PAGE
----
I finally was able to bring my brother home this past Saturday evening.  They had kept him about a week past when we thought he’d go home to observe some other, new issues he was having.  I had to put my big boy panties on and get pretty butch with them because they wanted to hold him over the weekend once again to get a sonogram on Monday, which had already been put off since Friday.  We agreed he could go home and get the sonogram done at his home hospital.  While they were “observing” him I had stayed away to try and catch up on my own life and get some work caught up.  When I arrived on Saturday I was surprised to see on his chart that they had me listed as his brother.  Feeling emboldened by my desire to get him out of there I embraced the idea of being his brother and introduced myself to his nurse that way.  I was in total male mode while I talked to her calmly yet sternly about the situation and somehow it worked.  I would not have suggested they let him go if I thought for a second that it wasn’t in his best interest.  He had sat around that place for an entire week while they ran blood tests and checked his vitals.  Enough was enough.

Since then, the hospital has called me a couple of times looking for him and I have told them I’m his brother and redirected them to his phone line.  I was definitely feeling pretty proud of myself for taking good care of him and helping to spring him from the hospital like any good brother (or sister) would do.  Pat on the back.  I want to use the word sibling, and maybe I will in the future, but somehow I never can think to say it in the heat of the moment.  I get flustered and mumble brother or sister or he’s my brother.  I need to get a grip on this because this problem is not going to go away on its own.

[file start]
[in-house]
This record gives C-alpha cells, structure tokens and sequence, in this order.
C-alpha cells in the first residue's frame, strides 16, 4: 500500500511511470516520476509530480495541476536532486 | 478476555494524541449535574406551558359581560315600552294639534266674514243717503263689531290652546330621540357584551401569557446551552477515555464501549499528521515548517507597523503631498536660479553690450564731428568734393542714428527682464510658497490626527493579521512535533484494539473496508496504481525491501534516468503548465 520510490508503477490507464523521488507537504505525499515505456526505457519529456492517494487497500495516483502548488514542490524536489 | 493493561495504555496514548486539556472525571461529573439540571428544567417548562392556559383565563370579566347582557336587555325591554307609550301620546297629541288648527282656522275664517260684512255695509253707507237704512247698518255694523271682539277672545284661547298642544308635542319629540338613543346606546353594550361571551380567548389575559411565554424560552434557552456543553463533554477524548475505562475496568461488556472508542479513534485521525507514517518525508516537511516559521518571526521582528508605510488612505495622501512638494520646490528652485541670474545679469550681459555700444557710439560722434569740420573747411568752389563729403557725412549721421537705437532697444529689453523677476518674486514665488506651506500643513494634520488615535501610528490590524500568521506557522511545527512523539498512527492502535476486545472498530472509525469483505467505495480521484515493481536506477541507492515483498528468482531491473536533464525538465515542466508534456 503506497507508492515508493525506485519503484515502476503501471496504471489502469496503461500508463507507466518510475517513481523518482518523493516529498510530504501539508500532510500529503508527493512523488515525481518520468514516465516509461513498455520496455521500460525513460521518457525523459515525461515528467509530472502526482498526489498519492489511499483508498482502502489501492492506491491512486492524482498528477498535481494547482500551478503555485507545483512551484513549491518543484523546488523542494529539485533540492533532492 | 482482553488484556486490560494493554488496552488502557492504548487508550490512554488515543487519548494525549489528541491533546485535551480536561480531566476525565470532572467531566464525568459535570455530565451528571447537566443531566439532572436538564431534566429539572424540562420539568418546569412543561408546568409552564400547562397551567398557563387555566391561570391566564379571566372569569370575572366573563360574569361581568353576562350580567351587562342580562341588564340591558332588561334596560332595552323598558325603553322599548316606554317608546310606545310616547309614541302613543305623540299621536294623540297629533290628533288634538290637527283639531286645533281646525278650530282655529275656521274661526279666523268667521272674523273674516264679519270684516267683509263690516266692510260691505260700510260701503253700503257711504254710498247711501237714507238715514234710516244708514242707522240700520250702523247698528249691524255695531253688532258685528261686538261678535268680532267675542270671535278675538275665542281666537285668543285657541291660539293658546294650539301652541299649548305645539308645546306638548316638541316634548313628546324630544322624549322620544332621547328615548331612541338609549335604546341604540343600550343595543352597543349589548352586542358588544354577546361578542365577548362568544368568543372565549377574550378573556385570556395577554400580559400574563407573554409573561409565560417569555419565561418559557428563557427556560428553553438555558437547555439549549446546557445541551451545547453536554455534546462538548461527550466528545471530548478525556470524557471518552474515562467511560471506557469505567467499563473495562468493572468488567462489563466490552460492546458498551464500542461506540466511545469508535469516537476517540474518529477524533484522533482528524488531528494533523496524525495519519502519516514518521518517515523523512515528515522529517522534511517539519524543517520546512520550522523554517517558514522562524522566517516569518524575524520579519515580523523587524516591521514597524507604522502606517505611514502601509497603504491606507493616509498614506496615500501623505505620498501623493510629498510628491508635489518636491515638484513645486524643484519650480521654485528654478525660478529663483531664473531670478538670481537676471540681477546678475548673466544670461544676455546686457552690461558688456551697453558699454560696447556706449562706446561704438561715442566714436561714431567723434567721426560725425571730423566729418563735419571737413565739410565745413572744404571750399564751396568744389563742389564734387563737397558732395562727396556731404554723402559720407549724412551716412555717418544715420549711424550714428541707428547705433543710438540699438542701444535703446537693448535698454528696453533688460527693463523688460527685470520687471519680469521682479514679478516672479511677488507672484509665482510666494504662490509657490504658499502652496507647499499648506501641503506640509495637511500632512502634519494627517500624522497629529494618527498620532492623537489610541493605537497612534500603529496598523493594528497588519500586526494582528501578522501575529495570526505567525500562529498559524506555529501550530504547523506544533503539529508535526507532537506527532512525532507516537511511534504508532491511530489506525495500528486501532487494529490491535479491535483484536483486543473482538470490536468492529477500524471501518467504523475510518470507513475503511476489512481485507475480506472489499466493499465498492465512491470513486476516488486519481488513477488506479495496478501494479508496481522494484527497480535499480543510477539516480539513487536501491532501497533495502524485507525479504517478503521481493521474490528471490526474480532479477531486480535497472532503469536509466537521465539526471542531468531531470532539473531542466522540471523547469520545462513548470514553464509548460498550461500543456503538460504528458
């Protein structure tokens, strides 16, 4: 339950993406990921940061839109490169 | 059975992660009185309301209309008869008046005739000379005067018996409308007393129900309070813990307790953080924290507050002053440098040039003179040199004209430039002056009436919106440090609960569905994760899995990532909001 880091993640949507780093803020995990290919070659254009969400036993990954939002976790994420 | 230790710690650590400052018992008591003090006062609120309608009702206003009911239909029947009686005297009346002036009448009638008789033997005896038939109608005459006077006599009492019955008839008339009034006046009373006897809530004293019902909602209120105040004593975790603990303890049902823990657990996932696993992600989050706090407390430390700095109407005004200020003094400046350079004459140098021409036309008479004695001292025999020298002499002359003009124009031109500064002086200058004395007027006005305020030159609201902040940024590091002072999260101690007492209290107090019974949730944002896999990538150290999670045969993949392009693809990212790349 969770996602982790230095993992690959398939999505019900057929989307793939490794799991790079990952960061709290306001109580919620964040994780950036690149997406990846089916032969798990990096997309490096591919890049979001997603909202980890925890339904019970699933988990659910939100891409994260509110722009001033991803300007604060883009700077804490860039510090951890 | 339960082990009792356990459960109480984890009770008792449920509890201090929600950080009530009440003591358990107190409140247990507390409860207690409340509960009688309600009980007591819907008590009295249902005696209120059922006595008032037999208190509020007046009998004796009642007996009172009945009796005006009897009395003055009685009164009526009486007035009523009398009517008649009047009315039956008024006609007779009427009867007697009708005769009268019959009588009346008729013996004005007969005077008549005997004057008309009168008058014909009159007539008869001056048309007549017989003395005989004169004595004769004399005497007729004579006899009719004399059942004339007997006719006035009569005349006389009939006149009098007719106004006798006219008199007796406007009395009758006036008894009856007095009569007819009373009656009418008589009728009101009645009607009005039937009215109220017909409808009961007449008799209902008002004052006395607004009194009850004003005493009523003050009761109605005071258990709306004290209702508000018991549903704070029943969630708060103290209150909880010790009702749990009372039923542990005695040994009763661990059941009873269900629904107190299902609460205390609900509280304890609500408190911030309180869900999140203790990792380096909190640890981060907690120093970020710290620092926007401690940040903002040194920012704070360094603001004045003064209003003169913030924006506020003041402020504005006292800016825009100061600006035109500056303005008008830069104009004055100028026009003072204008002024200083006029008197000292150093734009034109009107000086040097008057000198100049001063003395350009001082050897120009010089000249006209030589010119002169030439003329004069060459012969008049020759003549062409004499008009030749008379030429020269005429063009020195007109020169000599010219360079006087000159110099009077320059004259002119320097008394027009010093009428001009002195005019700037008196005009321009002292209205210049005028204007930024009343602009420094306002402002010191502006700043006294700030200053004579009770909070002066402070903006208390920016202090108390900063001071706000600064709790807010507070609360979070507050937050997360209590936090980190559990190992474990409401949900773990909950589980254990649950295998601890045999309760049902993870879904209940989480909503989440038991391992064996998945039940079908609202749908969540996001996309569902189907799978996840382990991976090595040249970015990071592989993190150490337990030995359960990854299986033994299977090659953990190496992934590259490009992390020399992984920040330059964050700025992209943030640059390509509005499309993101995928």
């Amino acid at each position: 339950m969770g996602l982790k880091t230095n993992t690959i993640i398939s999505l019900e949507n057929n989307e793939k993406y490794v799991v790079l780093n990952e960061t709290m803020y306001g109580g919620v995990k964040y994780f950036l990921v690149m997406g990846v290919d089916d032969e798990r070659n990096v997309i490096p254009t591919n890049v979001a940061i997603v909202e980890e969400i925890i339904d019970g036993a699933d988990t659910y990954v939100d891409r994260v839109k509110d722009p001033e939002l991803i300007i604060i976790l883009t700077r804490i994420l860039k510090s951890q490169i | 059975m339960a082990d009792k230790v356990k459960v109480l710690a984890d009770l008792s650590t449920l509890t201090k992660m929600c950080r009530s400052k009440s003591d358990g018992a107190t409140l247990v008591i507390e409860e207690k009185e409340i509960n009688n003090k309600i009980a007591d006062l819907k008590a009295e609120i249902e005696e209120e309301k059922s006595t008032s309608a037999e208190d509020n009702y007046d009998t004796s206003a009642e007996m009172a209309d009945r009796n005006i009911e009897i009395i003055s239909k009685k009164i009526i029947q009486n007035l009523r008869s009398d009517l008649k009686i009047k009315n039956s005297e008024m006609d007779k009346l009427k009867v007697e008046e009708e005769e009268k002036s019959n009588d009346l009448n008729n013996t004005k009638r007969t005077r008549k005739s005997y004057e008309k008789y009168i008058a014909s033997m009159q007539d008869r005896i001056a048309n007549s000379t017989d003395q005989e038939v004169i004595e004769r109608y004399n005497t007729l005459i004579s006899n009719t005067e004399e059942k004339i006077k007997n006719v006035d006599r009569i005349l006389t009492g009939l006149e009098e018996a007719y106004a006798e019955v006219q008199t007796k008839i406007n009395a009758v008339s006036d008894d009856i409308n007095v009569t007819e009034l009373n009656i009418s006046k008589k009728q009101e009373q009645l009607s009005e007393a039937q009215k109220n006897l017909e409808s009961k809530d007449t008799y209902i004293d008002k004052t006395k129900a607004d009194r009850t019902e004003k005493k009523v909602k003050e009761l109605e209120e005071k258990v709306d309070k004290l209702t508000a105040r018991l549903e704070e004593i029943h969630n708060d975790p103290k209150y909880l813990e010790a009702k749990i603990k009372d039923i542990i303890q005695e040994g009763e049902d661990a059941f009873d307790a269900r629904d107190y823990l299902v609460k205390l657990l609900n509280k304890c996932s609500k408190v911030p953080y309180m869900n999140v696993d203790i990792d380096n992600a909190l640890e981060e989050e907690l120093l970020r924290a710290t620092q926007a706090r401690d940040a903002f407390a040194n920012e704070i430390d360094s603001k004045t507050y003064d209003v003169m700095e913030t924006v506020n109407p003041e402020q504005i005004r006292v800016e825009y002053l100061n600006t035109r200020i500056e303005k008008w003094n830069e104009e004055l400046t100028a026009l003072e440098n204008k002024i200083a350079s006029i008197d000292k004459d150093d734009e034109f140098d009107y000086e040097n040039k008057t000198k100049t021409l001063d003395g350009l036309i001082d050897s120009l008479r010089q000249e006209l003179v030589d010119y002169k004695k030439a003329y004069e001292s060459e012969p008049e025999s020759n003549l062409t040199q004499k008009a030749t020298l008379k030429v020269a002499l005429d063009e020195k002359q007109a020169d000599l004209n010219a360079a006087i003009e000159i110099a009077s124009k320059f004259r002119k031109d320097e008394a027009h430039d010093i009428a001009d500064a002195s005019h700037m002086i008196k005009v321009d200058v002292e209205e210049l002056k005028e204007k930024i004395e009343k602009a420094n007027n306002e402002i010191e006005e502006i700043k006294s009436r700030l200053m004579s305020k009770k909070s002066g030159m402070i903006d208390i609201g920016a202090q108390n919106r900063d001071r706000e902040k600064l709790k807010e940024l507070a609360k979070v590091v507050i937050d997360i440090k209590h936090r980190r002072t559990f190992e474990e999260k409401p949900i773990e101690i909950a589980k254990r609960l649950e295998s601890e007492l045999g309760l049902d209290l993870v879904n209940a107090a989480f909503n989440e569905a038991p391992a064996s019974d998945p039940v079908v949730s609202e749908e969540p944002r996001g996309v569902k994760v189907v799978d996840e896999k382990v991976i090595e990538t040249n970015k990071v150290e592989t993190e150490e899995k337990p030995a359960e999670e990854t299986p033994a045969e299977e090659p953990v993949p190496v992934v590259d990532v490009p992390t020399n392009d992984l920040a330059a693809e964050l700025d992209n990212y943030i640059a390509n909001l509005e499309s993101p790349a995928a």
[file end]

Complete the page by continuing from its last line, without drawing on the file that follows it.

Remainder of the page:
On another note, I’ve been having some in depth email discussions with an old work friend who I’m still in contact with.  She’s totally cool with me being trans but also curious and asks questions, which I am happy to answer to the best of my ability and based on my experiences.  I talked to her about how it’s really surreal to be seen as male all of a sudden.  It seems like top surgery really bumped me over into the male category in a very sudden way.  It’s kind of freaky and cool at the same time.  It’s taking my brain a little time to catch up with all of it though. I’m totally loving being called Mr. LastName and sir out in public.  There have been a couple younger guys (early 20s?) who have helped me in stores who seem to want to chat with me a little bit about random stuff or comment on my ball cap and that’s pretty cool.  My friend asked me how it felt to be part of a different sect of society now and I honestly don’t feel like I ever was part of any sect before, except maybe the lesbian community for a while and I assured her that I have not been welcomed into the men’s club yet.  Though I have noticed, instead of the lesbian nod that I’m used to, there seems to be a man nod that I get now and then.  Random men will nod at me and sometimes say hey as we’re passing in a store or a parking lot.  Maybe that’s part of the men’s club thing, if there is such a thing.  But, how does it feel to be seen as a man now?  Strange.  Disconcerting.  And yet, also comforting and relaxed at the same time.  Surprisingly, I used to worry that I looked feminine enough and that I might get dirty looks from women for being too masculine, even before starting to transition.  Every sir I got back in those days was a confirmation that I was not pulling off looking and acting like a woman good enough.  Now, I just go through my day being myself and don’t have to worry about passing as female anymore.  I can relax and just accept that people will see me as any other middle aged guy and pay me no mind at all.

I stopped in a grocery store this morning to pick up something I shouldn’t be eating (donuts) and on my way out two elderly ladies were coming in together.  I paused a few seconds to let them through the doors before I proceeded out.  It seemed like the gentlemanly thing to do.  One of the ladies looked at me and smiled and wished me a good morning.  It’s a little thing on both of our parts, but I could tell that she saw a respectful man when she looked at me and that made me feel proud of who I’m becoming.